Fiscal Expansion and Adjustments in OECD Countries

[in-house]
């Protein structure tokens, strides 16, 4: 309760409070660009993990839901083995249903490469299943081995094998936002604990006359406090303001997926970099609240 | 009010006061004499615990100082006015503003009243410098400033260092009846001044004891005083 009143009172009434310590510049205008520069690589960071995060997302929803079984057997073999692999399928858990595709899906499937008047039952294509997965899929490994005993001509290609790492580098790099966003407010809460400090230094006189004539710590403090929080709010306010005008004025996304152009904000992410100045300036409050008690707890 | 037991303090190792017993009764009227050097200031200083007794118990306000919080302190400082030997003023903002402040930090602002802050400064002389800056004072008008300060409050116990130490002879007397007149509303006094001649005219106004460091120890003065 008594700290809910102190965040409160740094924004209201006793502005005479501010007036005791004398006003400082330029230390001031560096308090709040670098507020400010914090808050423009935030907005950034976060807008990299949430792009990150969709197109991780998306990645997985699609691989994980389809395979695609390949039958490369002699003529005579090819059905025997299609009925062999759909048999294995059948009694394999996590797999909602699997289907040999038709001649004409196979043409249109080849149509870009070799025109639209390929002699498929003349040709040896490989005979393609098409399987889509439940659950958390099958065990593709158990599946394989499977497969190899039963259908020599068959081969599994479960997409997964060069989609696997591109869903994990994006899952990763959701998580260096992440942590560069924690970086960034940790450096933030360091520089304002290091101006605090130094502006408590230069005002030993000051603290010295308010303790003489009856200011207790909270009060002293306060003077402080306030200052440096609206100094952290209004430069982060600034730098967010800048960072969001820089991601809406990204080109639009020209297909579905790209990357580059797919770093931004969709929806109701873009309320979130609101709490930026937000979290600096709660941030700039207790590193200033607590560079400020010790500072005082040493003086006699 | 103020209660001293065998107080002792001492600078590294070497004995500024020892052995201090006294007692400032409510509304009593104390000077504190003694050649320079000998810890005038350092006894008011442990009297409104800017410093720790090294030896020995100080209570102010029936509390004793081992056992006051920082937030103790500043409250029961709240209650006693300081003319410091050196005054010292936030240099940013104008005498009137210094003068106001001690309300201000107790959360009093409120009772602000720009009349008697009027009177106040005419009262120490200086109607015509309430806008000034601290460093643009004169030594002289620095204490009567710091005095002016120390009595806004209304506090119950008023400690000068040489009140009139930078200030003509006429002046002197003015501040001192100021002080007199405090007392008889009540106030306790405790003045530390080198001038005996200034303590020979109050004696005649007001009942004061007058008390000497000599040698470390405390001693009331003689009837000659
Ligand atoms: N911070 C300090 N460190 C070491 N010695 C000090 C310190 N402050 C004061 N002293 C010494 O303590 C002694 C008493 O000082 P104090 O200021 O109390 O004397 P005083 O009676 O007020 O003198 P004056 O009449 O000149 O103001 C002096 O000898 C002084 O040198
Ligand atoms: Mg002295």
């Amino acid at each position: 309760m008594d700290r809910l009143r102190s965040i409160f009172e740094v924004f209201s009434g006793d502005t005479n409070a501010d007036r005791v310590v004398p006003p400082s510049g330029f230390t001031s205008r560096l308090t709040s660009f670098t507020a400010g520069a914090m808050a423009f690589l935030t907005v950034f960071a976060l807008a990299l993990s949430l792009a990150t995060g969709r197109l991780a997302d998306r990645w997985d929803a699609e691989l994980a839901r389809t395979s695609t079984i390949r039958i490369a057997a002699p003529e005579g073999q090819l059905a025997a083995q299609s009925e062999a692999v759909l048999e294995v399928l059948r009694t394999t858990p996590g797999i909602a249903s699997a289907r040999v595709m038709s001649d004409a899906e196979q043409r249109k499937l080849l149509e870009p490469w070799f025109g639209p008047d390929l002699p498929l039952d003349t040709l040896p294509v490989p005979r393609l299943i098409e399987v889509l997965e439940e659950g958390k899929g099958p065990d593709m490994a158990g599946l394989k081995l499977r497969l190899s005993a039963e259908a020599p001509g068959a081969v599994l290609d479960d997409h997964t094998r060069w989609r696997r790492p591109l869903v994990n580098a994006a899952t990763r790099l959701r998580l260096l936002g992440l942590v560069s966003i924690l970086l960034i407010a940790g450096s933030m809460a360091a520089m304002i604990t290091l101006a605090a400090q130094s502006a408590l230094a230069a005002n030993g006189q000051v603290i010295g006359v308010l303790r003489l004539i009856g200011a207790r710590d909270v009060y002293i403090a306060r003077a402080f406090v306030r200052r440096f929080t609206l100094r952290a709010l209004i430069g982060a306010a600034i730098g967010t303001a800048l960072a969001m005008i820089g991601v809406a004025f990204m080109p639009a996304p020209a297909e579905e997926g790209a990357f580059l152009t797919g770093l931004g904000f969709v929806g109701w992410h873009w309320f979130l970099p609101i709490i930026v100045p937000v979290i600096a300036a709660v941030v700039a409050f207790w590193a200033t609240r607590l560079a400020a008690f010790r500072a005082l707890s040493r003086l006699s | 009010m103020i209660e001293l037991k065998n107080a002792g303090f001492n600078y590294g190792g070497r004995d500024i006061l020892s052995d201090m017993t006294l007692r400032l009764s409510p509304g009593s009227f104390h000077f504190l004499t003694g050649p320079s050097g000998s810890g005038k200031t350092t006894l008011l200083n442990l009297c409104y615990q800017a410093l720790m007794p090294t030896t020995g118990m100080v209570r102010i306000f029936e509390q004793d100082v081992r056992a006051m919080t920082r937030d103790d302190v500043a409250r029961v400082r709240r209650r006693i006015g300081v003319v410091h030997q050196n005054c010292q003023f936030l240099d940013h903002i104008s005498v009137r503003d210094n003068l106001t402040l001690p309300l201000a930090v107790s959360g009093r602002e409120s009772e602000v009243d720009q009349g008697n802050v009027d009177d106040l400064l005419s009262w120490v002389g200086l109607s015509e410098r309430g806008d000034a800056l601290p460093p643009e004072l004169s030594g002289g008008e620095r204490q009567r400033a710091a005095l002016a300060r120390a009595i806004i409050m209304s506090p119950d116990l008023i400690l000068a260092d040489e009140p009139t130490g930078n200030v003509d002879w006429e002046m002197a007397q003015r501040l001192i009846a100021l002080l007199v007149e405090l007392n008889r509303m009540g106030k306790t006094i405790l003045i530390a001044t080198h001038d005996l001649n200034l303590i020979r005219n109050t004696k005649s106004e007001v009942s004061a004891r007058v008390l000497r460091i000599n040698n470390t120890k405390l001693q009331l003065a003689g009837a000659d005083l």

In several countries policymakers are striving to improve the budget balance. Trivially, this can be done by raising taxes and/or cutting expenditures. But the two strategies are not equivalent. In this paper, we investigate several issues referring to the relationship between the fiscal stance, i.e. loose or tight fiscal balance, and the composition of the budget, based on the experience of 20 OECD counties after 1960. We find that large fiscal expansions typically are biased toward increases in expenditure, while large fiscal adjustments on average rely more on tax increases. However, we find a large and fundamental difference between fiscal adjustments that lead to permanent improvements in the fiscal balance and those that are reversed in a short time. The former are implemented mainly via cuts in two types of expenditure: transfer programs and compensation of government employees. The latter are carried out almost exclusively via tax increases. We also find that coalition governments, although they often try to make substantial fiscal adjustments, are much less likely than other governments to carry out the two types of expenditure cuts that make an adjustment successful. Our findings convey a clear message: the composition of a fiscal adjustment is of fundamental importance in determining its success. A fiscal adjustment cannot have long-lasting effects unless it tackles two expenditures - government employment and social programs - often regarded as untouchable by policymakers and their advisors.
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